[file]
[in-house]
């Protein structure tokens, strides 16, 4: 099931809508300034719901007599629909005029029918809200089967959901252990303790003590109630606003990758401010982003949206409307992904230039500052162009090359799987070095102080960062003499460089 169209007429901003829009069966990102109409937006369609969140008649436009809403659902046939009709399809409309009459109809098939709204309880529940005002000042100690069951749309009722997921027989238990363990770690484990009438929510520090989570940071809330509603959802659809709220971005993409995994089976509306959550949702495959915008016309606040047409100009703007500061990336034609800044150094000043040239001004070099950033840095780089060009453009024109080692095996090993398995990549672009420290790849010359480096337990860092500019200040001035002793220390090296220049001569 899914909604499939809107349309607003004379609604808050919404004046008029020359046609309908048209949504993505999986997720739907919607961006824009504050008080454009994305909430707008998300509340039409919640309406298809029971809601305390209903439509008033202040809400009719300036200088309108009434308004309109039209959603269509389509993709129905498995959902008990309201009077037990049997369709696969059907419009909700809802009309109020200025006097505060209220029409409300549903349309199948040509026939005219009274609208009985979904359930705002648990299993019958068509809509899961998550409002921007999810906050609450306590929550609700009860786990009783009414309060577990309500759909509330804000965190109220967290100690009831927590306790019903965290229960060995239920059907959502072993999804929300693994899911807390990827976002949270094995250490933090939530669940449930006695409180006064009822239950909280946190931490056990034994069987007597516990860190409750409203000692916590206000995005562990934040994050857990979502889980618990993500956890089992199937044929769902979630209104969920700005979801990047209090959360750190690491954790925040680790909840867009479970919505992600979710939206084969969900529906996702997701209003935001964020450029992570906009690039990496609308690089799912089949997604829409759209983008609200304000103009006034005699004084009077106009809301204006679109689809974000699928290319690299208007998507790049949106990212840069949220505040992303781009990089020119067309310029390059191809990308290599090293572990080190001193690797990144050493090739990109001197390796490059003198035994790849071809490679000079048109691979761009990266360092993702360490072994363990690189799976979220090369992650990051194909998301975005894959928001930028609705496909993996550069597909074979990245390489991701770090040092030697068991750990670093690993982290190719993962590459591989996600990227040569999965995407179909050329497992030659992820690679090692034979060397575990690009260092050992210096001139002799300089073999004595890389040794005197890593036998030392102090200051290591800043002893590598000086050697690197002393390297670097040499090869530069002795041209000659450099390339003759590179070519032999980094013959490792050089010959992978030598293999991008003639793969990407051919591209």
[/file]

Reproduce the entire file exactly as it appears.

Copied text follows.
[in-house]
């Protein structure tokens, strides 16, 4: 099931809508300034719901007599629909005029029918809200089967959901252990303790003590109630606003990758401010982003949206409307992904230039500052162009090359799987070095102080960062003499460089 169209007429901003829009069966990102109409937006369609969140008649436009809403659902046939009709399809409309009459109809098939709204309880529940005002000042100690069951749309009722997921027989238990363990770690484990009438929510520090989570940071809330509603959802659809709220971005993409995994089976509306959550949702495959915008016309606040047409100009703007500061990336034609800044150094000043040239001004070099950033840095780089060009453009024109080692095996090993398995990549672009420290790849010359480096337990860092500019200040001035002793220390090296220049001569 899914909604499939809107349309607003004379609604808050919404004046008029020359046609309908048209949504993505999986997720739907919607961006824009504050008080454009994305909430707008998300509340039409919640309406298809029971809601305390209903439509008033202040809400009719300036200088309108009434308004309109039209959603269509389509993709129905498995959902008990309201009077037990049997369709696969059907419009909700809802009309109020200025006097505060209220029409409300549903349309199948040509026939005219009274609208009985979904359930705002648990299993019958068509809509899961998550409002921007999810906050609450306590929550609700009860786990009783009414309060577990309500759909509330804000965190109220967290100690009831927590306790019903965290229960060995239920059907959502072993999804929300693994899911807390990827976002949270094995250490933090939530669940449930006695409180006064009822239950909280946190931490056990034994069987007597516990860190409750409203000692916590206000995005562990934040994050857990979502889980618990993500956890089992199937044929769902979630209104969920700005979801990047209090959360750190690491954790925040680790909840867009479970919505992600979710939206084969969900529906996702997701209003935001964020450029992570906009690039990496609308690089799912089949997604829409759209983008609200304000103009006034005699004084009077106009809301204006679109689809974000699928290319690299208007998507790049949106990212840069949220505040992303781009990089020119067309310029390059191809990308290599090293572990080190001193690797990144050493090739990109001197390796490059003198035994790849071809490679000079048109691979761009990266360092993702360490072994363990690189799976979220090369992650990051194909998301975005894959928001930028609705496909993996550069597909074979990245390489991701770090040092030697068991750990670093690993982290190719993962590459591989996600990227040569999965995407179909050329497992030659992820690679090692034979060397575990690009260092050992210096001139002799300089073999004595890389040794005197890593036998030392102090200051290591800043002893590598000086050697690197002393390297670097040499090869530069002795041209000659450099390339003759590179070519032999980094013959490792050089010959992978030598293999991008003639793969990407051919591209």